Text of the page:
Gig Review: British India, Corner Hotel, 6th November

British India

Last Friday, Aussie rockers British India played a capacity gig at the Corner Hotel in their hometown of Melbourne. The band are touring around the country, apparently for the release of their new single, ‘Vanilla’. Really, though, it’s just an excuse to, well… tour around the country.

And that’s because playing live is what these guys do best. Their recorded stuff has always been good, yes, but it doesn’t really prepare you for the sheer energy of their live show. Their songs seem to just come to life when they’re playing them on a hot summer night to a packed room full of sweaty but joyous fans who know all the words.

I’ll start with the openers. Unfortunately I missed the first support act, ‘Big Scary’, however I checked out some of their recorded stuff and it sounds like pretty good, chilled out jam music. I saw the second opener however, ‘Bright Yellow’. I wasn’t familiar with this band, but they played a pretty tight set, and you could see why British India picked them for their raw live sound. However overall they came off as trying too hard, perhaps exemplified by the fact that the lead singer wore sunglasses for the entire set. Bring on British India, thought the crowd.

And bring it they did. Lead Singer Declan Melia, in his trademark hoodie, had the crowd hanging on his every word from the first tune. Perhaps surprisingly, the second song of the set was ‘Tie Up My Hands’, probably British India’s most well-known song. Unfortunately the crowd weren’t really into it at this early point in the set, and it didn’t work that well. The band though, like the crowd, were just getting warmed up.

What followed passed in a blur of loud music, jumping up and down a lot, and, surprisingly, stage invaders. The security personnel at the Corner are some seriously chilled out dudes. One guy even got up on stage and managed to ‘sing’ (I am using this word very lightly) a line of a song into the mic, as well as hug band members, in the middle of a song, before being escorted calmly off the stage.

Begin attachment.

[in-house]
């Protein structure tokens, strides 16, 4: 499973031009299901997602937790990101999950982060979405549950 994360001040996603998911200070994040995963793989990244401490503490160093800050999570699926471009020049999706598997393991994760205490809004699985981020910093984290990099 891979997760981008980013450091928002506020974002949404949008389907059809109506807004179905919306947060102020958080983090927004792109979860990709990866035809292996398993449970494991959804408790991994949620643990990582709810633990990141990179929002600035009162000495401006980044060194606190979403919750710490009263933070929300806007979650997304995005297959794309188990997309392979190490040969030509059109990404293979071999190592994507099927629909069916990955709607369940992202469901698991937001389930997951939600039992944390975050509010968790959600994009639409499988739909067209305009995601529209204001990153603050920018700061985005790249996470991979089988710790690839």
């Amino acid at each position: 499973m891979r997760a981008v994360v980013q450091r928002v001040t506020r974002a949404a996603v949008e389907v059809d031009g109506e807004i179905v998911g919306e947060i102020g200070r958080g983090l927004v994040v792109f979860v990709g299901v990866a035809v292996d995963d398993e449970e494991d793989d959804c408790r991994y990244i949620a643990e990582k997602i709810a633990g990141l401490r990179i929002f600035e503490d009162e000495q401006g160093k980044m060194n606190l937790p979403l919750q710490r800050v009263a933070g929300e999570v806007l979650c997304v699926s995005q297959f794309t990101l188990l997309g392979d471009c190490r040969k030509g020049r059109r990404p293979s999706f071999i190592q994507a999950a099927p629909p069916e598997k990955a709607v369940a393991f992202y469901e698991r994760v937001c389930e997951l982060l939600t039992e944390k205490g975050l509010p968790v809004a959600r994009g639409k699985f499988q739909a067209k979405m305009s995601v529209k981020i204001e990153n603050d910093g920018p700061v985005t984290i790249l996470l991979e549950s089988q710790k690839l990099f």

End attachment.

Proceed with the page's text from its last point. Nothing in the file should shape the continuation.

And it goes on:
Yes, this was a real rock gig. None of these half-rock gigs where you’re not really sure what to do in the crowd. You knew that you better bloody well be jumping up and down like a lunatic, or you were most likely going to get crushed. British India reeled off a very satisfying setlist that included favourites ‘God Is Dead, Meet The Kids’, ‘Russian Roulette’, ‘Black And White Radio’, and ‘Run The Red Light’.

Of course, this being a single launch show, they had to play ‘Vanilla’, from upcoming full-length ‘Avalanches’, but it is thankfully a great rock song, and went over very well with the crowd, many of whom already were able to sing along loudly. Credit to British India though, because although they played a few new songs, they didn’t get carried away- as Declan said, “Don’t you just hate it when you go to a gig and they play all this new stuff you can’t sing along with?”. Yeah Declan, we do! Especially when that band has a back-catalogue like British India, despite having only released two full-length records.

British India played for only an hour, but I doubt anyone in that room thought they had been short-changed. What we witnessed was not the coming of age of a group of local rockers, but rather a defiant stand for youth, rebellion, and above all else, great rock music.

I hope you never grow up, British India.

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